Driftwood Canyon Provincial Park:
Situated 11 km (6.6 mi) from the Yellowhead Highway. Explore the fossilized lake bed. Gaze at the power of the Bulkley River flowing through the 15 mt (49 feet) wide Moricetown Canyon. Visit the Toboggan Creek Fish Hatchery. Hike to Twin Falls and gaze at the Kathlyn Glacier as it cascades down 125 mt (410 ft). Experience also hiking the trail to Glacier Gulch. 
Fort Fraser:
Located 37 km (22 mi) west of Vanderhoof, on Hwy 16. Today, logging and farming are the two main industries of the community. Enjoy swimming, fishing, canoeing, kayaking, and hiking. Visit the United Church and the Anglican Lutheran Church which were built in 1926 & 1928. Tour the early 1900s log building at Beaumont Provincial Park. Visit the Nadleh Whut'en Indian Reserve on the banks of the 800 mt (2,624 ft) Nautley River, BCs shortest river. 
Fort Nelson:
Situated in the northeast corner of the province, this community marks Mile 300 on the Highway. Fort Nelson is the third oldest non-native settlement in BC. Forestry, oil, gas and tourism are the main industries of Fort Nelson. The town sits at the centre of the immense Northern Rockies wilderness area, and is becoming known as an eco-adventure destination. Visit any of the eight provincial parks including Stone Mountain Provincial Park, Muncho Lake Provincial Park, and Liard River Provincial Park. The area is great for cross-country skiing, photography, backpacking, wildlife viewing, wilderness canoeing and kayaking, river boating, trail riding, fly-in fishing and big game hunting. Experience Andy Bailey Lake, a popular spot for picnicking, camping, swimming and fishing. Visit Fort Nelson Heritage Museum to learn about the community's history and heritage. Fort Nelson offers a wide variety of accommodation options, recreation facilities, fine restaurants and stores. 
Fort St. James:
Is a community of 2,210 residents, located 62 km (37 mi) north of Vanderhoof on Hwy 27 on the southeast shore of Stuart Lake. This town offers great activities to visitor: Visit Fort St. James National Historic Park for a look at western Canada's pioneering fur trade. Try canoeing and boating some of the several lakes and rivers located in the area, which stretched 300 km (180 mi). Canoe rentals and boat charters are available. Visit Cottonwood Park with its swimming beach, marina, and RV facilities. Experience camping at Paarens Beach Provincial Campground. Hike through historic fur trade trails. Climb the Mt. Pope and take a view of the Nechako Valley.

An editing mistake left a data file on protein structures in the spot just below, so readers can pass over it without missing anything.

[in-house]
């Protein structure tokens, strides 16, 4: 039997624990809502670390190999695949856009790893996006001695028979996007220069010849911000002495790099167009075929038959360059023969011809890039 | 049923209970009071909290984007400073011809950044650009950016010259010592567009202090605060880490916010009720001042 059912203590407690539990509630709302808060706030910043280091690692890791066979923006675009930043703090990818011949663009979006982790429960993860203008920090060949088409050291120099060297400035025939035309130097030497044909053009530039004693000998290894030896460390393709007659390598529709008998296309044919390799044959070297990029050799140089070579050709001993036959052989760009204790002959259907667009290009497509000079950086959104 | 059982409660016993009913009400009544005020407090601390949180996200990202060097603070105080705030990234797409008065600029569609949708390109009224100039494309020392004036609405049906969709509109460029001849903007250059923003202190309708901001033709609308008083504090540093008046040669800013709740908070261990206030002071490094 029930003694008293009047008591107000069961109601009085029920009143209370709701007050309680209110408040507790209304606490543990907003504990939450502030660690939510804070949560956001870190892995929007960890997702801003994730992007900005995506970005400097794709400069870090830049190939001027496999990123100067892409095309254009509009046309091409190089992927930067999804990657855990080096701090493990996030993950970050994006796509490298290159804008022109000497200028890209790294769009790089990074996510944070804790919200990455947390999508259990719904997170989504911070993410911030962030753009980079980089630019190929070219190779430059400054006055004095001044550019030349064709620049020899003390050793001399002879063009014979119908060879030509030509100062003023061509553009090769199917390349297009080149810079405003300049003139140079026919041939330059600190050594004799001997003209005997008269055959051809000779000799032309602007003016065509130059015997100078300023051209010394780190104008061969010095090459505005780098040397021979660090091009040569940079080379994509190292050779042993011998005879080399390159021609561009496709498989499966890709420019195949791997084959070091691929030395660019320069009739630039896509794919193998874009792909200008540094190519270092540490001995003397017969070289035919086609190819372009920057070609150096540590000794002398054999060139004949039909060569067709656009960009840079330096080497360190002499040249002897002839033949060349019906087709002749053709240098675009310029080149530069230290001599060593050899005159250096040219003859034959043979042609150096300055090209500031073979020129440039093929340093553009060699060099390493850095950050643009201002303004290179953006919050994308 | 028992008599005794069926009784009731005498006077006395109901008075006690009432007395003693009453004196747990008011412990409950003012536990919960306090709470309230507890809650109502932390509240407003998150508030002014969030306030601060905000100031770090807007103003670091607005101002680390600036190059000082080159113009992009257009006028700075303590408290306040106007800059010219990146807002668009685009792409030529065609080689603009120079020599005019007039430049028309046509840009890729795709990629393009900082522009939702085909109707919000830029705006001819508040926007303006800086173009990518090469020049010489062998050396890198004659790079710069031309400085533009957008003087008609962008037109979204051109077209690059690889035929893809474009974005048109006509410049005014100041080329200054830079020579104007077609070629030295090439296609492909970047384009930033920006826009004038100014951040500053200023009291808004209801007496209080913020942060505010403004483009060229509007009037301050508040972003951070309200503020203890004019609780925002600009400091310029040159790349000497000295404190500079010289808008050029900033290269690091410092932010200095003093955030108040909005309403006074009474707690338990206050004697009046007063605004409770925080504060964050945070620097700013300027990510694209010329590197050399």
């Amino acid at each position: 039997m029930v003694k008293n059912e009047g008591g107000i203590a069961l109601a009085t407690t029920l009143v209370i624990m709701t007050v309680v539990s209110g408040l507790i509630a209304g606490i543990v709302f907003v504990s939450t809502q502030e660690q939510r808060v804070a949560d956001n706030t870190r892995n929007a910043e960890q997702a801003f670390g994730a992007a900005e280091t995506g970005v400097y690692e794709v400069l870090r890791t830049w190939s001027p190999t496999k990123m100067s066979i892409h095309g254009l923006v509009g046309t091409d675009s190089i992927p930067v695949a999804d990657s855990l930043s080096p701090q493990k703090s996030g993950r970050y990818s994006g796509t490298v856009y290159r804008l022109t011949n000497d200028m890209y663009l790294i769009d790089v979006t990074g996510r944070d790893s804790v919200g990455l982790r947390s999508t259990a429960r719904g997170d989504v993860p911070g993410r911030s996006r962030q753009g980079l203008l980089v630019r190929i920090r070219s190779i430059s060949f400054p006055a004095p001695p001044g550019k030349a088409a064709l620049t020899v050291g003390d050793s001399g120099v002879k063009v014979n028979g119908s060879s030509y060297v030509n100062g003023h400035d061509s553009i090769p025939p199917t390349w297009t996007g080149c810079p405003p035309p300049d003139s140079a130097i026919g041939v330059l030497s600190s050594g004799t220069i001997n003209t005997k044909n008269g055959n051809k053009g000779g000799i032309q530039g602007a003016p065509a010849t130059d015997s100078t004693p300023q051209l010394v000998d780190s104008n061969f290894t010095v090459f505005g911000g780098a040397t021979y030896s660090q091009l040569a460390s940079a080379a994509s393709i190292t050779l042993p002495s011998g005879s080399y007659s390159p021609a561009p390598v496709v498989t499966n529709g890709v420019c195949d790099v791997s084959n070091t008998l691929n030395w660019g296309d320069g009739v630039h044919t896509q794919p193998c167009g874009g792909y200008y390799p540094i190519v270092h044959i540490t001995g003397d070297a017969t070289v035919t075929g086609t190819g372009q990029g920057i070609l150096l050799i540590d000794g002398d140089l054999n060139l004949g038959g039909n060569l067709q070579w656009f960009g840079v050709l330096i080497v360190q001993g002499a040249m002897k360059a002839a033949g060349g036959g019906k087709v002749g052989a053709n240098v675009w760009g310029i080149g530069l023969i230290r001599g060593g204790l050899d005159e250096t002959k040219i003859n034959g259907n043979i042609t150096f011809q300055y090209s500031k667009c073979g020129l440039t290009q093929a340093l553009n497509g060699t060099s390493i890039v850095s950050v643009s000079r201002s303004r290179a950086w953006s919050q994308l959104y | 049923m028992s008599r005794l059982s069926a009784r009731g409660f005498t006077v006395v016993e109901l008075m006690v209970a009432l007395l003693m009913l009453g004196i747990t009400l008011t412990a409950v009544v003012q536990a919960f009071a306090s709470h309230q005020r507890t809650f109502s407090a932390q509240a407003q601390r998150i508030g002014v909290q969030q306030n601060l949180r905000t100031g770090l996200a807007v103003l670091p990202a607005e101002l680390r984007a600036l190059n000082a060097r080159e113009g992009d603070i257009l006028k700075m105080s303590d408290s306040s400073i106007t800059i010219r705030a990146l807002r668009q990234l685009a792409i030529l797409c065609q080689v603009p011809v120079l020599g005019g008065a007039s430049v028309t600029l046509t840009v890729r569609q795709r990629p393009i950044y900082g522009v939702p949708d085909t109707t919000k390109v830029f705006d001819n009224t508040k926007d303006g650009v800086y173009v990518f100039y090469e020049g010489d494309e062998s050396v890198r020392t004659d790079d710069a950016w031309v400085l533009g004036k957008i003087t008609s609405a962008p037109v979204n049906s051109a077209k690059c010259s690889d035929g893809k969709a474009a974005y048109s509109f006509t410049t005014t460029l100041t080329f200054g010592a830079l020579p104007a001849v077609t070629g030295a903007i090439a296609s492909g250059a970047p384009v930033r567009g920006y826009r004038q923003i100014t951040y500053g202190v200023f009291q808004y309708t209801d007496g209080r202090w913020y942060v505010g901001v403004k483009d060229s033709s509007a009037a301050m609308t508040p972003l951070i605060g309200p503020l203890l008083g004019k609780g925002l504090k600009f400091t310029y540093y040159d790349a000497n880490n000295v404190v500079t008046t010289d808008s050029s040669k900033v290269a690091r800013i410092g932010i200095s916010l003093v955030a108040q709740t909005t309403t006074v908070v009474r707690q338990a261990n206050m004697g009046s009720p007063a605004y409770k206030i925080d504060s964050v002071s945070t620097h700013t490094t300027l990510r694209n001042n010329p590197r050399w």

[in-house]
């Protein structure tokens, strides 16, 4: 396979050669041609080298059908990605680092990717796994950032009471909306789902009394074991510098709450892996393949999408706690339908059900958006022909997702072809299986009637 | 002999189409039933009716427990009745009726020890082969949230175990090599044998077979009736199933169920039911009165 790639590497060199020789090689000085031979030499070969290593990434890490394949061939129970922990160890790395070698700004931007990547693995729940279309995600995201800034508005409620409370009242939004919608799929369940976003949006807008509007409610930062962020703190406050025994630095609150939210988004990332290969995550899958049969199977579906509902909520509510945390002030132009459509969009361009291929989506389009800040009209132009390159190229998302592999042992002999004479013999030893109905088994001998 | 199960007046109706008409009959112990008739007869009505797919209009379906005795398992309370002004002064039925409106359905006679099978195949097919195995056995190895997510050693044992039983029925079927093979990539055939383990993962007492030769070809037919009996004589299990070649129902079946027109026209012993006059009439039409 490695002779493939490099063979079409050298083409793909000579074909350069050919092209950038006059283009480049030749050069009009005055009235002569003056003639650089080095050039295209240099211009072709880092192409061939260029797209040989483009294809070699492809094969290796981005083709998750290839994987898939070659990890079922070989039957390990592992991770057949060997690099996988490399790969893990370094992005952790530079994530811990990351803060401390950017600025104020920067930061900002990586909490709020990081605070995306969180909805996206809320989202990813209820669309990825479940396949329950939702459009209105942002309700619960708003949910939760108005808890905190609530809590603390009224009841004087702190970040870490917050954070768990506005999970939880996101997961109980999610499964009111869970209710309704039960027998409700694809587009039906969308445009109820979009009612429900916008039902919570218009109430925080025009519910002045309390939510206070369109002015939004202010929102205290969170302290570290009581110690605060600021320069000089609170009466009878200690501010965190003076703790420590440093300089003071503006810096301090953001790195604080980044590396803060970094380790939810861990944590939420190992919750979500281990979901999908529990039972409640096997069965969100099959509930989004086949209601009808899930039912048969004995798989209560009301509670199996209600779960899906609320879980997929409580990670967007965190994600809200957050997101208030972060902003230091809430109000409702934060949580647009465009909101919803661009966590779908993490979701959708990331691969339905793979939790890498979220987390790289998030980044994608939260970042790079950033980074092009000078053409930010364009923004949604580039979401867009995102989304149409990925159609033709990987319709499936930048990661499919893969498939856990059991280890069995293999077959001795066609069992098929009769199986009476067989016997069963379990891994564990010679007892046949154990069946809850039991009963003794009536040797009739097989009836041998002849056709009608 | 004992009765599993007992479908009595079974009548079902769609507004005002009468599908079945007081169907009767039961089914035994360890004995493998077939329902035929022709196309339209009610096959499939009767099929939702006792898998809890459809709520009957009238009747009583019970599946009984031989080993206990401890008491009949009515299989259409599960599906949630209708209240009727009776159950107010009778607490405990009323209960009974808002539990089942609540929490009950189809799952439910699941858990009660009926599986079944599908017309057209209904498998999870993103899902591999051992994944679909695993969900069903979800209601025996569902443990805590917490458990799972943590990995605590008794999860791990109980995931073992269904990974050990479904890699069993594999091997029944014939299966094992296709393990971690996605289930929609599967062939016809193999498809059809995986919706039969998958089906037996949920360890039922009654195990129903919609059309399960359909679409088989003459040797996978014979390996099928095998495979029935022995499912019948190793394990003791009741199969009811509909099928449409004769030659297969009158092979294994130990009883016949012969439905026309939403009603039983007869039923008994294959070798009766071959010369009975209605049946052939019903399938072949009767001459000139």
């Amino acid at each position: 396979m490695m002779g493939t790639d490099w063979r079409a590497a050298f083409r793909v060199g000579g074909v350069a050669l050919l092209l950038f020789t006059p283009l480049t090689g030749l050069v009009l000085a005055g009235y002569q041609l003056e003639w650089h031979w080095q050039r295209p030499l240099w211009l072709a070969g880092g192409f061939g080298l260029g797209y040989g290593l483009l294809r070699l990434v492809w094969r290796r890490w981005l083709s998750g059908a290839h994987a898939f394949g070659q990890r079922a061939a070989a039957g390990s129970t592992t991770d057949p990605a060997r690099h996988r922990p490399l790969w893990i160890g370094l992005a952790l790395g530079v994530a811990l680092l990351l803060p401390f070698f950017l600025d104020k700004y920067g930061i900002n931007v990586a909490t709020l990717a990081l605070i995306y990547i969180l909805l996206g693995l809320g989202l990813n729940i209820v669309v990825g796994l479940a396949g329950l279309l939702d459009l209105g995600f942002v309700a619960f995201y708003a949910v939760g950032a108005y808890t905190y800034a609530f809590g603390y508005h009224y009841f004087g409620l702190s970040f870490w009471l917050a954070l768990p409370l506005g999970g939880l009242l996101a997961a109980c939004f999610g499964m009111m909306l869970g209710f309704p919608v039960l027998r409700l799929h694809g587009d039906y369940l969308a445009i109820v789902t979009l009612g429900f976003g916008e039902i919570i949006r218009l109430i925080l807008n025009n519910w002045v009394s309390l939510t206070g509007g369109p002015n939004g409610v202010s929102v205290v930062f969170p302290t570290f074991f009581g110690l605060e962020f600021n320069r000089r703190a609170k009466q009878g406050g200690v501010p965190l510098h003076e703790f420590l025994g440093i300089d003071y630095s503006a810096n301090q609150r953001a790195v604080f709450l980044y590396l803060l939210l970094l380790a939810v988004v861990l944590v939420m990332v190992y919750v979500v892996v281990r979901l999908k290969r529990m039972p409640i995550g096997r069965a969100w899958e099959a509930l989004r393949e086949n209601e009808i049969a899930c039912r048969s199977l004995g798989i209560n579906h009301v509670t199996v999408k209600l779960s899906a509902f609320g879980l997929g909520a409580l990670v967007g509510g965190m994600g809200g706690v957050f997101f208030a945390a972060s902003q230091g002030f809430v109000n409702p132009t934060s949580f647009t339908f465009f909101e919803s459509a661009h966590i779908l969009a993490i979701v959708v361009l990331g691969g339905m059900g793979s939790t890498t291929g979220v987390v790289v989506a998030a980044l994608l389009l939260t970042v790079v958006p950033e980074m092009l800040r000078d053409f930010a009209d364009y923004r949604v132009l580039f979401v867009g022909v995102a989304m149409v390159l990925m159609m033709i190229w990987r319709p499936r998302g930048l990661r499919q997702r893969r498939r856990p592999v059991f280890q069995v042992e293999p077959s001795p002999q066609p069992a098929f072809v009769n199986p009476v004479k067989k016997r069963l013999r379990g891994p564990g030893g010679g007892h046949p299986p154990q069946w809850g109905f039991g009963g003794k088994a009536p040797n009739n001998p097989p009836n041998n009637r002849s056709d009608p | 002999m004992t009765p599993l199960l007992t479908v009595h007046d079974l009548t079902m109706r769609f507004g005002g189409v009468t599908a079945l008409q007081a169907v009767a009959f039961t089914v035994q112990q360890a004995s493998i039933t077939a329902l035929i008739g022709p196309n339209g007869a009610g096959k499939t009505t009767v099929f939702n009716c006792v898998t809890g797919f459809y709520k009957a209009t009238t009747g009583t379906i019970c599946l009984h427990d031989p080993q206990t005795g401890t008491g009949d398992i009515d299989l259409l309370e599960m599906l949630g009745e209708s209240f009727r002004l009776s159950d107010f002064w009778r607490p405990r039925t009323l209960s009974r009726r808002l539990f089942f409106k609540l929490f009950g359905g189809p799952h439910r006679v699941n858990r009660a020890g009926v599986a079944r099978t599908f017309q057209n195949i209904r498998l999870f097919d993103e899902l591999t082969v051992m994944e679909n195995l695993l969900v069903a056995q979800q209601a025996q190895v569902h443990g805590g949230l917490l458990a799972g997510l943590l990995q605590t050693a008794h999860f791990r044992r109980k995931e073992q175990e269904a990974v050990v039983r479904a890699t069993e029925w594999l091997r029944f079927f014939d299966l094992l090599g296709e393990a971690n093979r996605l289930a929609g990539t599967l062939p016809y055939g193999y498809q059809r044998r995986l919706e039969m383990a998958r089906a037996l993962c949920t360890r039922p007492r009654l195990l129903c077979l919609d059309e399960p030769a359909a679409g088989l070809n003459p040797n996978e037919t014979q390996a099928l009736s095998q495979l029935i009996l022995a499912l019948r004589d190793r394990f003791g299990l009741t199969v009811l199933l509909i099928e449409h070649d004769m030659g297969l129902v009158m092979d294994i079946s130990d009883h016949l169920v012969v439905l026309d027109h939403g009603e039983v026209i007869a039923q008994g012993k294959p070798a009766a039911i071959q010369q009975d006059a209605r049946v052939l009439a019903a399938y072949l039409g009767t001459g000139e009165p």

Fort St. John:
Is located in the most beautiful corner of British Columbia and is the hub of the northeast. Fort St. John, with a population of 16,000 residents, is now the largest city on the Alaska Highway, known as the "Energy Capital of BC". Oil and gas, agriculture and lumber are the main industries of Fort St. John's stable economy. The community offers many challenging outdoor opportunities and activities: Visit North Peace Museum and see more than 6,000 historical artifacts. Visit the Honey Place, the world's largest glass beehive. Experience golfing, canoeing, swimming, boating, hiking, horseback riding, camping, skiing, snowmobiling, dog sledding, snowshoeing, and fishing in a wide variety of lakes and rivers. Enjoy backcountry adventures including white water rafting, jet boat tours, guided fishing, canoe trips and backpacking. Visit Beatton Provincial Park, which offers 300 mt (984 ft) of beach, playground, hiking and the best fishing. Discover Charlie Lake Provincial Park, another popular camping, hiking and boat launch area. Try hiking Butler Ridge, Sikanni Falls and Maurice Creek. Browse through the shopping malls and the wide variety of stores located in the heart of the city. Fort St. John offers accommodations in provincial parks and private campgrounds. 
Fraser Lake:
Located 70 km (43 mi) east of Burns Lake, on Hwy 16 and 160 Km (99 mi) west of Prince George, is known as the White Swan Capital of the World for the hundreds of migrating trumpeter swans which stop over in the spring and fall. Forestry and molybdenum are the main industries of the commnunity. Tour the massive open pit Endako Mine, North America's largest producer of molybdenum. Visit the White Swan Park and enjoy its swimming beach or just basking in the sun. Hike up Mouse Mountain, Fraser Lake's landmark. Enjoy fishing at one of the many small lakes. Visit the Fraser Lake Museum and learn about the history of the village. 
Granisle: